“My Black brothers and sisters, the church leaders that I know, they’re kind of going: ‘I’m waiting for the white people to come with the right attitude before I step into the ring,’” said Markus Lloyd, the Black founder of Threaded, which partners with LTR for initial “reorienting” of mostly white groups before holding cross-cultural discussions. “So I always have to tell them I’m preparing white people to meet you so that we can actually do this right this time.”
Participants in the LTR training have told Shelley and David it’s helpful for them to start the process in a predominantly white setting, where they say they can get some questions answered without offending people of color during their foray into greater racial awareness.
“One of the things my dad has said several times is: We’re the ones that created this problem, so we’re going to probably have to be the ones to solve it,” said Shelley, a part-time nonprofit contractor who was mentored by Brenda Salter McNeil, a Black professor who guided her in a 2022-23 group of racial reconciliation emerging leaders.
Some former “Let’s Talk Race” students speak of a transformation that affects how they live, how they raise their children and how they consider their place in the church and the community.
Robyn Morton, a white Dallas financial adviser, said she’s completed the class twice, once as an individual and another time with clients in her practice. She said the “life changing” experience has shifted the ways she is concerned about the next generation and the next crisis.
“Whiteness did not register to me as a culture,” said Morton, a regular churchgoer who learned about white privilege and how white supremacy extends beyond the Ku Klux Klan and skinheads.
“I didn’t have any idea of what white supremacy really was and how prevalent it was in my life, in my thought process, in my approach to life,” she said. “It’s been a huge shift in a lot of ways.”
Since taking the class, she’s observed Black History Month with her family, purchasing books about the Rev. Martin Luther King Jr., Rosa Parks and Ruby Bridges for her children, now 6 and 8 years old.
“Being able to talk to my kids about the reality of the situation really, really matters to me because there are so many things going on in school systems now to try and shift the narrative on what things are talked about and how things are talked about,” she said.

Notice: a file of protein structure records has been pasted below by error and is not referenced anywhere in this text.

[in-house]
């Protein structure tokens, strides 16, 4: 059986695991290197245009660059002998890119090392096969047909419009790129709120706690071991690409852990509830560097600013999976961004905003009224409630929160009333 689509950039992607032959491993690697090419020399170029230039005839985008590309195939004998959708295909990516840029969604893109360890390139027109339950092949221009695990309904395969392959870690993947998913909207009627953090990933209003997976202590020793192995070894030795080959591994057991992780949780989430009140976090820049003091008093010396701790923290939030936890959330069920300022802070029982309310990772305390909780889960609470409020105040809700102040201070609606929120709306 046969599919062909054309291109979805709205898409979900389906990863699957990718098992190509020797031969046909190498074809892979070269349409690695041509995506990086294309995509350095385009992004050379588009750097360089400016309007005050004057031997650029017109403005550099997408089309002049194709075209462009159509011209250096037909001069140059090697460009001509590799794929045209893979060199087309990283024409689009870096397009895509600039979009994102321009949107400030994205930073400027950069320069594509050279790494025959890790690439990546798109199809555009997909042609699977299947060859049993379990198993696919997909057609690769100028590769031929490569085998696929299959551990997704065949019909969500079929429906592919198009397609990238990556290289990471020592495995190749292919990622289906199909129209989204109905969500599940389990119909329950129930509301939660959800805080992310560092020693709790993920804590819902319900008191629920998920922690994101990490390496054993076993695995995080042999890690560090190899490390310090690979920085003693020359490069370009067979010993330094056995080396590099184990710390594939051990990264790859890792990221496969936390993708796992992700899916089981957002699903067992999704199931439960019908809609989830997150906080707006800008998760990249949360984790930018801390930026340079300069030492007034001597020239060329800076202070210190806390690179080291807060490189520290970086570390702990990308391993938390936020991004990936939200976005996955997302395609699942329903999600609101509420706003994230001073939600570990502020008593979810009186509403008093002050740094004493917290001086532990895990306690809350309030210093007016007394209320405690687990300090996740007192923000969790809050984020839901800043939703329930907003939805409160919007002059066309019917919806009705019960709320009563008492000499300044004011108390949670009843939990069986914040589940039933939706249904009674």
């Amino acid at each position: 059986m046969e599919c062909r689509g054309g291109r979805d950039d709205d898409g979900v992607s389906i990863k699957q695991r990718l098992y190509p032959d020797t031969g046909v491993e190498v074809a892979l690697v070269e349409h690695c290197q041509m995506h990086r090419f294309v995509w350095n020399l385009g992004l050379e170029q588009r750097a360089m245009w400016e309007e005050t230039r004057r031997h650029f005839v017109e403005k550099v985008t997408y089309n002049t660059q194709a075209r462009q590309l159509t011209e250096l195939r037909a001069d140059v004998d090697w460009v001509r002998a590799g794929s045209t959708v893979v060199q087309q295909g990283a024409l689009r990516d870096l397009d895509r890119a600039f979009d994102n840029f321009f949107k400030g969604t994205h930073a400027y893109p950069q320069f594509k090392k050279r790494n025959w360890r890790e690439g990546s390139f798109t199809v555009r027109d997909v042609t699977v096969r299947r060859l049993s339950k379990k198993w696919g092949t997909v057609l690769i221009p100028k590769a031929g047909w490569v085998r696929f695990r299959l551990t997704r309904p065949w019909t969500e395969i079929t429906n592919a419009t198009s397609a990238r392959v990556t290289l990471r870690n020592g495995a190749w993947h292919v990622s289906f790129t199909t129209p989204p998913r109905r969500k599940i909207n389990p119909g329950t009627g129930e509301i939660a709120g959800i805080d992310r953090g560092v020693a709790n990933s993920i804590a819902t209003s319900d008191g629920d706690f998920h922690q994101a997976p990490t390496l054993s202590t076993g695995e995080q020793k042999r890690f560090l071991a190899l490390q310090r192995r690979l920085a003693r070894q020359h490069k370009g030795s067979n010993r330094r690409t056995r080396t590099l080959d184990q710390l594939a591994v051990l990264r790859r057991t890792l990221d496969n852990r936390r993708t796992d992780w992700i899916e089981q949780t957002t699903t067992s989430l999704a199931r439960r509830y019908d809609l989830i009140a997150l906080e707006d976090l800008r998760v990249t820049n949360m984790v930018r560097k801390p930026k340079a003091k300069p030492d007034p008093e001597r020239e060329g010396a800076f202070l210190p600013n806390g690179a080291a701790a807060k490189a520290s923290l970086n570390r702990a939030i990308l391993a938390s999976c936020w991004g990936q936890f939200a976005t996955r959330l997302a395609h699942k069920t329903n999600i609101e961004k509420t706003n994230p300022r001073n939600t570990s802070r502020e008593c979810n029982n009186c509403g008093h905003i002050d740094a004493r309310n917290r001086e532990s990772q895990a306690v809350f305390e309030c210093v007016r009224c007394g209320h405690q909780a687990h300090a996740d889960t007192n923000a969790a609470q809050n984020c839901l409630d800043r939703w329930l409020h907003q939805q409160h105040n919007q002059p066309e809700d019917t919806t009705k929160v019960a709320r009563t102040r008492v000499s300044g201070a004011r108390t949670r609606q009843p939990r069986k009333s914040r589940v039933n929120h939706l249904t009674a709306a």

Steve Frissell, a pastor of Bent Tree Bible Fellowship in Carrollton, Texas, a predominantly white evangelical Protestant church where the Parks are members, said he learned from LTR classes about parts of the history of the church and the nation he had not heard before.
The extent of police killings of people of color in recent times was jarring to him when his class heard a list of the victims.
“I didn’t even know half of the names,” he said. “I just realized how ignorant I am and how much I don’t know.”
After learning in the class about different people’s experiences with police, he understood better the reaction from a Black visitor at his church who expressed initial surprise that the church with a couple of thousand attendees each weekend had uniformed officers in its worship services.
“If I hadn’t gone through ‘Let’s Talk Race’ and hadn’t been in a journey and learning and growing, I would be confused as to why would he be nervous about police,” said Frissell, who acknowledged that while he had long felt police are equated with safety, “that’s not everybody’s experience.”
Frissell said he also hopes to change the networks through which he hires for his church, which traditionally has had few people of color on its staff.
“I notice how I am a part of systemic racism,” he said. “Even in hiring practices, you often hire within the circles of who you know.”
Lisa Sharon Harper, president of Freedom Road, a consulting group that works with people and organizations to build “common understanding that leads to common action,” said white-led efforts like “Let’s Talk Race” prompt both her congratulation and some caution.
“It is good that people of European descent have been moved to the point of action,” she said of groups like LTR Ministries. “It needs to happen with humility, deference, accountability and without profit.” She also stressed the need to share power.
White people’s awareness of race and advocacy for the concerns of people of color has existed in various forms over the centuries, from the work of Quakers in the abolitionist movement to “Introduction to Anti-Racism for White People” classes taught in recent years at Washington’s All Souls Church Unitarian to Harper’s “Ally Tour” that engages mostly white women in listening sessions to hear what issues women of color are focused on during an election season.
The Parks do not describe themselves as “white allies,” though others have.
Instead, David said, they prefer to just call themselves “Christians” or “Jeremiah’s mom and dad.”
This story is part of an ongoing podcast and news series “Fighting Racism” produced by Footnotes with Jemar Tisby and Religion News Service.